- Laudir Soares de Oliveira (January 6, 1940 – September 17, 2017) was a Brazilian musician and producer mostly renowned for his time as a percussionist with the band Chicago. Oliveira grew up in Rio de Janeiro and started working professionally in music in the 1960s, accompanying Brazilian musicians such as Sérgio Mendes and Marcos Valle. In 1968 he moved to the United States. Credited simply as “Laudir”, he also appeared on Joe Cocker’s 1969 debut album, playing on his hit single “Feelin’ Alright”. In 1973, Oliveira was invited to play with Chicago on the band’s sixth album. As Robert Lamm and James Pankow recalled, “Laudir was an incredible percussionist. He was an incredible player. He came out of Sergio Mendes. At first, we experimented with using percussion in the studio, and we liked the way the percussion held the tempos together so much that we decided to keep the percussion aspect part of the band. … Terry Kath in particular felt the need for a percussionist to keep the grooves, and the tempo steady”. According to Chicago’s drummer Danny Seraphine, “[Laudir’s style and mine] fit together perfectly, creating a layered and full sound that reinforced the strong Latin influence that had been building in our music”. After playing on the albums Chicago VI and Chicago VII as a sideman, Oliveira officially joined the band in 1974. The blend of jazz-rock and Brazilian rhythm resulting from his presence would end up defining many of the band’s hits, including “Happy Man”, “Call on Me”, “Mongonucleosis” and “If You Leave Me Now”. He subsequently appeared on all the albums from Chicago VIII through Chicago XIV. Apart from playing percussion, de Oliveira also provided vocals to “You Get It Up” from Chicago X (1976) and co-authored “Life Is What It Is” on Chicago 13 (1979). Parallel to Chicago, Oliveira continued to work as a session man. In 1978, he played with The Jacksons on their album Destiny. During his tenure in Chicago, De Oliveira grew particularly close to guitarist Terry Kath. De Oliveira was the last band member to see Kath alive the night before he died following a gun-related accident in 1978. [Back]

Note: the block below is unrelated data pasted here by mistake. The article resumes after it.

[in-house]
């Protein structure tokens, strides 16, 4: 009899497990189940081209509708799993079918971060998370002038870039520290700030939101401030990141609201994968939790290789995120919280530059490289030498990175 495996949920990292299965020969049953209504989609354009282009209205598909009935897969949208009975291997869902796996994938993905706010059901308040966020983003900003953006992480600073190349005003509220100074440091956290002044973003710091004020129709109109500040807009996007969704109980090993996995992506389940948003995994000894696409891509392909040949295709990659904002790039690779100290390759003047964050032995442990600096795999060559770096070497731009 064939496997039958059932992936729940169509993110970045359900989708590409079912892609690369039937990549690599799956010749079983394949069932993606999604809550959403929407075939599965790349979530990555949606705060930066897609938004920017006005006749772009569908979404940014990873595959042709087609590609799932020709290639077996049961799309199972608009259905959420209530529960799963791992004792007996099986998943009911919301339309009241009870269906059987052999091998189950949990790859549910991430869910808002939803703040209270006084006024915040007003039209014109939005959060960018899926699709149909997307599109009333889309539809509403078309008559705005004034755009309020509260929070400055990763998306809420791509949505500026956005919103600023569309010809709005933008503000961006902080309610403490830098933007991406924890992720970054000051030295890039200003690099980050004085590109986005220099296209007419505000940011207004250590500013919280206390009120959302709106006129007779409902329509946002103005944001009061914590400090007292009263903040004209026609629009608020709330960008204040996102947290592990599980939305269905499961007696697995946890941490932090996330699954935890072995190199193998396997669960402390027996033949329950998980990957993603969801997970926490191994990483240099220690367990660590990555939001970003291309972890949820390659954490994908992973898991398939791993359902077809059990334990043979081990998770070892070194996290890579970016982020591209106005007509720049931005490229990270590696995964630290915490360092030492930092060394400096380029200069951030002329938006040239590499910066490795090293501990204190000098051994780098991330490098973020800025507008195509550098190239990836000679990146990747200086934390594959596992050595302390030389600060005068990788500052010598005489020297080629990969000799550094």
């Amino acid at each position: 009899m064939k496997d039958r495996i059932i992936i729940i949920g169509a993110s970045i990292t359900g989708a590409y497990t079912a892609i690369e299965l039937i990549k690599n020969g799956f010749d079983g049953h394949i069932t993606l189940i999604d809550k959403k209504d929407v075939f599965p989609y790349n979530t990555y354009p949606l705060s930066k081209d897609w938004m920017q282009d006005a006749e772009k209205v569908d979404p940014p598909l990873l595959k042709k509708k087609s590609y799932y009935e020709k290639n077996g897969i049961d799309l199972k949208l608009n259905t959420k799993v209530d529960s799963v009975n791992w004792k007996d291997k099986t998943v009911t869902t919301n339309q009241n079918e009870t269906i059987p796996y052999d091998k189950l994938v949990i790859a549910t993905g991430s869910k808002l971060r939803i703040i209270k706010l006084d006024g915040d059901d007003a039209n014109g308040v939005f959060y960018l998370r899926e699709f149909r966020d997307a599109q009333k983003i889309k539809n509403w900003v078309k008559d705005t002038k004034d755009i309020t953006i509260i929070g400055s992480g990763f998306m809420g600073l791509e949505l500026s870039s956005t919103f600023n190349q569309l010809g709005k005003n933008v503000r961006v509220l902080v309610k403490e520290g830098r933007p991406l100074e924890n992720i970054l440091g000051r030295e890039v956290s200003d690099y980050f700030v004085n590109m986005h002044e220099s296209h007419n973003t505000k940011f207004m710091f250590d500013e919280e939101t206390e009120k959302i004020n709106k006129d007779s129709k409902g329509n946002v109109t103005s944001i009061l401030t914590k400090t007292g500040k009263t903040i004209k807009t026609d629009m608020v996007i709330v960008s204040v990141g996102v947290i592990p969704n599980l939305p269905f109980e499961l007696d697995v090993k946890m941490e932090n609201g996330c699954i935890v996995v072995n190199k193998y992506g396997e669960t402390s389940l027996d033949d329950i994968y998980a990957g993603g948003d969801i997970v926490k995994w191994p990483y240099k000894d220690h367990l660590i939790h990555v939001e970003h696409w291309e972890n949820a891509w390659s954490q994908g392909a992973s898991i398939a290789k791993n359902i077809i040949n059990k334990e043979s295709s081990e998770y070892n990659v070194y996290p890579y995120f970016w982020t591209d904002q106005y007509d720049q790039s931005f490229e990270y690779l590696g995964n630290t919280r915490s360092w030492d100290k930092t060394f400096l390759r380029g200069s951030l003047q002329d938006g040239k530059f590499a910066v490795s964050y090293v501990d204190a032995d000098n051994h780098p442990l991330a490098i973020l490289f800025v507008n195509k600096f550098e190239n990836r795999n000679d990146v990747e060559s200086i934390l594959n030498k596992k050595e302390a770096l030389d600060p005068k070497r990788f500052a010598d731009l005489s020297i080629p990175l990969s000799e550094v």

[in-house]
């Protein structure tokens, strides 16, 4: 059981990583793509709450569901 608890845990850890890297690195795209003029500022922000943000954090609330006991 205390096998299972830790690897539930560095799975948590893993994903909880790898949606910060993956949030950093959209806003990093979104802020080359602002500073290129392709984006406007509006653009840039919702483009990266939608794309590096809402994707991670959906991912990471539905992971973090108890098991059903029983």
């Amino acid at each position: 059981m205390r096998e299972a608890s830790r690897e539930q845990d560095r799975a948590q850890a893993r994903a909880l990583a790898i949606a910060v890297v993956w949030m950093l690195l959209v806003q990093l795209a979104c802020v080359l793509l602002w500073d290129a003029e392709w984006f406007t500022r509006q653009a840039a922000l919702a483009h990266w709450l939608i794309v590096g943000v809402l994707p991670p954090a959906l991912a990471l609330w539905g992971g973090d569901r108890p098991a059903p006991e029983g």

- Jimmie Haskell (born Sheridan Pearlman November 7, 1926 – February 4, 2016) was an American composer and arranger for motion pictures and a wide variety of popular artists, including Elvis Presley, Neil Diamond, Crosby, Stills & Nash, Steely Dan, Billy Joel, and the Everly Brothers. His career spanned over six decades. [Back]
- David James “Hawk” Wolinski (born May 13, 1948) is an American keyboardist, songwriter, and record producer, best known for his work with the funk band Rufus and their lead singer Chaka Khan. [Back]
- James O. “Donnie” Dacus (born October 12, 1951, in Pasadena, Texas) is an American guitarist, vocalist, actor, songwriter, and co-producer. He has been a member of the rock bands Chicago and Badfinger. [Back]
- Chris Pinnick (born July 23, 1953) is an American guitarist and songwriter, probably best known for his work with the band Chicago from 1980–1985. Pinnick was born on July 23, 1953, in Van Nuys, California, and took up the guitar at the age of seven. An early example of his professional guitar work can be heard on Herb Alpert’s single “Rise,” which reached No. 1 on the Billboard Hot 100 in October 1979. [Back]
Chicago The Band